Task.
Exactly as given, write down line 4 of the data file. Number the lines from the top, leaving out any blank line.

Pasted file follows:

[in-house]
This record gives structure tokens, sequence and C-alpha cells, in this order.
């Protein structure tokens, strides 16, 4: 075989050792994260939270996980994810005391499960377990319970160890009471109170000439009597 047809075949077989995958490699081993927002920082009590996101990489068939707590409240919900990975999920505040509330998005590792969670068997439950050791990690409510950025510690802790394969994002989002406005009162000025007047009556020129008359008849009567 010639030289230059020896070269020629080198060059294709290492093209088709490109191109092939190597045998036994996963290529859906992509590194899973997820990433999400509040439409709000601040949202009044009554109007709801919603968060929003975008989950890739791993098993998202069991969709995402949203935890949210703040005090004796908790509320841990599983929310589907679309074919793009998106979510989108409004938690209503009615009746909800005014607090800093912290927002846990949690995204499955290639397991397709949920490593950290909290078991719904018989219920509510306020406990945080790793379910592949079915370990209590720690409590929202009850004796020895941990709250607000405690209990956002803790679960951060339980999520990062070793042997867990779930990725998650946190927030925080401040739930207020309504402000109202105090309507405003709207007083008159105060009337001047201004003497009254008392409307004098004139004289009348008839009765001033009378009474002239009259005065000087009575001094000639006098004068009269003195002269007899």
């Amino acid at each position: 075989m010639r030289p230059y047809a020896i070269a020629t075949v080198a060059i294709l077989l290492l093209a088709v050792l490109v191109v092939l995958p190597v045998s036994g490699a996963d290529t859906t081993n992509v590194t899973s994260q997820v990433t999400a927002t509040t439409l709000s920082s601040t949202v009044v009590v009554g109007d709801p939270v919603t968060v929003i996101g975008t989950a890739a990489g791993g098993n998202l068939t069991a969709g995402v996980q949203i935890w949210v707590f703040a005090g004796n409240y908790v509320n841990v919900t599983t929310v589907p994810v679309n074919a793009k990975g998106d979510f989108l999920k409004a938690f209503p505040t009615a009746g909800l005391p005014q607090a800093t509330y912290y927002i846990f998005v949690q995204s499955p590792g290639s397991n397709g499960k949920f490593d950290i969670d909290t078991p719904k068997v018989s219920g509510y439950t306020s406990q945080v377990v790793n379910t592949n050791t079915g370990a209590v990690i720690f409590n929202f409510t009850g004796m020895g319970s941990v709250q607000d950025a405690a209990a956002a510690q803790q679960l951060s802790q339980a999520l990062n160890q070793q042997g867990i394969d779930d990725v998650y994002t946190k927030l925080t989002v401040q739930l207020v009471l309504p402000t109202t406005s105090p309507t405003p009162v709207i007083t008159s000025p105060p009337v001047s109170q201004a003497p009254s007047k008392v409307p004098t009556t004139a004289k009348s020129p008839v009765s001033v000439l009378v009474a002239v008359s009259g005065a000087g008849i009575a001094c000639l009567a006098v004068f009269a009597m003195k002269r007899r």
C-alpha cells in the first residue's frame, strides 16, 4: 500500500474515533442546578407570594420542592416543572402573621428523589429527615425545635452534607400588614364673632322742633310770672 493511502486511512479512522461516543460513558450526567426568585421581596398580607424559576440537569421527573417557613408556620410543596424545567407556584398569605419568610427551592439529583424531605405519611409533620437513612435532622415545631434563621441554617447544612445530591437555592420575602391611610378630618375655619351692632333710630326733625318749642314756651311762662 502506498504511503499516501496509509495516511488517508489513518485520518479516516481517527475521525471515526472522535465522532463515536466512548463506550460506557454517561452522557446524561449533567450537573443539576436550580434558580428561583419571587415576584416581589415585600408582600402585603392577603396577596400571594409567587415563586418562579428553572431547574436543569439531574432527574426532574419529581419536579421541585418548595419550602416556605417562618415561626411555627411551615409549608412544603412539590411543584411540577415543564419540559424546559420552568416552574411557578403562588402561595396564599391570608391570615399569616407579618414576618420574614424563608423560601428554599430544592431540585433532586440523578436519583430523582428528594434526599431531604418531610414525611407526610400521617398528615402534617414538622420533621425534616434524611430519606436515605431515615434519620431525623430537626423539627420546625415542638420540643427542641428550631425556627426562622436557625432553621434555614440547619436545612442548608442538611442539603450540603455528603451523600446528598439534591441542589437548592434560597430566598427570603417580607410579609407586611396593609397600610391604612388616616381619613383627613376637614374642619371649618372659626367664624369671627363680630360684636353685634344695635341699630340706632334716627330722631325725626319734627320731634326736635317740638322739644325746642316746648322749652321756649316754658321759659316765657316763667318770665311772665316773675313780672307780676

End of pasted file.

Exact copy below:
């Amino acid at each position: 075989m010639r030289p230059y047809a020896i070269a020629t075949v080198a060059i294709l077989l290492l093209a088709v050792l490109v191109v092939l995958p190597v045998s036994g490699a996963d290529t859906t081993n992509v590194t899973s994260q997820v990433t999400a927002t509040t439409l709000s920082s601040t949202v009044v009590v009554g109007d709801p939270v919603t968060v929003i996101g975008t989950a890739a990489g791993g098993n998202l068939t069991a969709g995402v996980q949203i935890w949210v707590f703040a005090g004796n409240y908790v509320n841990v919900t599983t929310v589907p994810v679309n074919a793009k990975g998106d979510f989108l999920k409004a938690f209503p505040t009615a009746g909800l005391p005014q607090a800093t509330y912290y927002i846990f998005v949690q995204s499955p590792g290639s397991n397709g499960k949920f490593d950290i969670d909290t078991p719904k068997v018989s219920g509510y439950t306020s406990q945080v377990v790793n379910t592949n050791t079915g370990a209590v990690i720690f409590n929202f409510t009850g004796m020895g319970s941990v709250q607000d950025a405690a209990a956002a510690q803790q679960l951060s802790q339980a999520l990062n160890q070793q042997g867990i394969d779930d990725v998650y994002t946190k927030l925080t989002v401040q739930l207020v009471l309504p402000t109202t406005s105090p309507t405003p009162v709207i007083t008159s000025p105060p009337v001047s109170q201004a003497p009254s007047k008392v409307p004098t009556t004139a004289k009348s020129p008839v009765s001033v000439l009378v009474a002239v008359s009259g005065a000087g008849i009575a001094c000639l009567a006098v004068f009269a009597m003195k002269r007899r």